When it comes to exploring strange new worlds, NASA’s ATHLETE (All-Terrain Hex-Legged Extra-Terrestrial Explorer) is one tricked-out rover. The robotic vehicle (pictured) has six wheels attached to six spider-like legs that move independently to traverse the bumpy surfaces of Mars, the Moon, asteroids and beyond. The whole setup acts as a giant platform for whatever gizmos and sensors need hauling around on foreign worlds. There has even been talk of adding a Batman-style grappling hook to get up steep cliffs!
But ATHLETE needs power to keep its motors humming, and a battery just won’t cut it. Thomas Valdez, a researcher at NASA’s Jet Propulsion Laboratory, discussed his team’s work developing a new type of portable power called a regenerative fuel cell on Thursday. Valdez’s talk from Pasadena, Calif., was beamed out to the world via webcast Thursday night as part of the von Kármán Lecture Series.
“Lots of times when we talk about regenerative fuel cell systems, people don’t understand that it’s very much like a battery,” said Valdez, who runs the fuel cells group at JPL. “But the difference is the system we’re using to store energy is water.”
A basic fuel sell system starts with plain water (which, for those of you a bit rusty on your high school chemistry, is two hydrogen atoms bonded with an oxygen atom). Using an electrical current, such as from a solar panel, the water molecules can be broken up into oxygen gas and hydrogen gas. These two gasses are stored separately until power is needed—the larger the reserve tanks holding the gasses, the more power available later. Upping the pressure in the tanks compresses the gas down into a smaller volume, meaning more power potential in less space.
When power is needed, the oxygen gas is placed on one end of the fuel cell (the cathode side) and the hydrogen gas on the other (the anode side); an electrolyte barrier separates the two sides. Neutral hydrogen atoms are made up of one proton and one electron. At a place called the proton exchange membrane, the proton of a hydrogen atom passes through to the other side of the fuel cell but the electron is forced into an electrical circuit. The electrons in the circuit flow out of the fuel cell to provide power to something (such as a motor) before rejoining their proton and oxygen atom companions on the other side.
When the protons, electrons and oxygen meet back up, they recombine back into regular water. This water end product can be split again into oxygen and hydrogen gas, starting the whole cycle over again. Since water is plentiful and safe to transport, hydrogen fuel cells like the ones being developed at JPL have big benefits for manned and unmanned space travel.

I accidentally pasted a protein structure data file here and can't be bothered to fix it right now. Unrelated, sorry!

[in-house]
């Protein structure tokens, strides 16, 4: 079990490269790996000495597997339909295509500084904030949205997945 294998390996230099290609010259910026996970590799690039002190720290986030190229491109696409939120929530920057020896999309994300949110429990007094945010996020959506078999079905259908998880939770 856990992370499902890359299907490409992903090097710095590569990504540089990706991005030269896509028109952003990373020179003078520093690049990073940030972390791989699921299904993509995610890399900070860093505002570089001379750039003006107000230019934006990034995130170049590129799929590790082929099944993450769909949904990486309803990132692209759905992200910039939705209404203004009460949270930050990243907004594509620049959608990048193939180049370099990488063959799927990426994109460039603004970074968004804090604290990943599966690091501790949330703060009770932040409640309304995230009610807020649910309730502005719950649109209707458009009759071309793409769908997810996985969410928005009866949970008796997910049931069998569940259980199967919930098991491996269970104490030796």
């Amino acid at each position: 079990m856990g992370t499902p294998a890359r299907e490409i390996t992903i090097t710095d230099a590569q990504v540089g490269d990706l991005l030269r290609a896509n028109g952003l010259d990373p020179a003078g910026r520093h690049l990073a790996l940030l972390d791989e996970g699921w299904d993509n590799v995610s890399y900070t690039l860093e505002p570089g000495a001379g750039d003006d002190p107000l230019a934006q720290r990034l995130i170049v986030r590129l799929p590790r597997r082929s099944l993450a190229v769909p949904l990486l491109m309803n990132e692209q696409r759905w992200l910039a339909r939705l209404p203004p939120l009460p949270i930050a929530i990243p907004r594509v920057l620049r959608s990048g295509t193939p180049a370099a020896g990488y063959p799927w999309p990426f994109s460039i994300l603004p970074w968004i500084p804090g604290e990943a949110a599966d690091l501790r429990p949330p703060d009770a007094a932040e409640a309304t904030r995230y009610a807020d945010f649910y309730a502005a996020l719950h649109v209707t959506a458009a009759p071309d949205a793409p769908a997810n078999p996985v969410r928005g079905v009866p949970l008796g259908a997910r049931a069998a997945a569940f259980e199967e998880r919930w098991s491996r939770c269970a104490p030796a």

“Regenerative fuel cells provide a pathway for energy storage systems that are game changing for NASA,” Valdez said.
The big benefit of fuel cells is the amount of energy they can store. A typical battery can store at most 24 hours’ worth of energy for a vehicle like the ATHLETE. This is fine for a place like Earth where the Sun shines in 24-hour cycles, but on the Moon where a day lasts 29 Earth days, getting energy to recharge a battery possess a problem. Fuel cells have a higher energy density than traditional batteries.
The problem with fuel cells is that they aren’t as efficient as traditional batteries. That is, you’ll only get about 65 percent of the energy you store in a hydrogen fuel cell back in a usable format. Making these fuel cells more efficient is a big goal Valdez’s team has.
“We’re starting to creep up closer to the battery systems,” said Valdez. “Eventually batteries won’t have any advantage over fuel cells.”
Similar hydrogen fuel cells have already been put in place for cars, at least experimentally. In California, 22 hydrogen fueling stations fill up the 300 fuel cell vehicles on the road in the state. The fueling stations take water and
split it into hydrogen gas and oxygen using solar panels. The hydrogen gas is then pumped into the fuel cell vehicle like gasoline for a traditional car. The ATHLETE robot will have its own hydrogen fueling stations when it lands on a new world. But besides having benefits for space exploration, Valdez hopes his work will help terrestrial uses of fuel cells as well.
“All of this is very basic [research],” said Valdez. “It’s not practical now, but we’re hoping it will be practical very soon. Someday this may be a system you can buy.”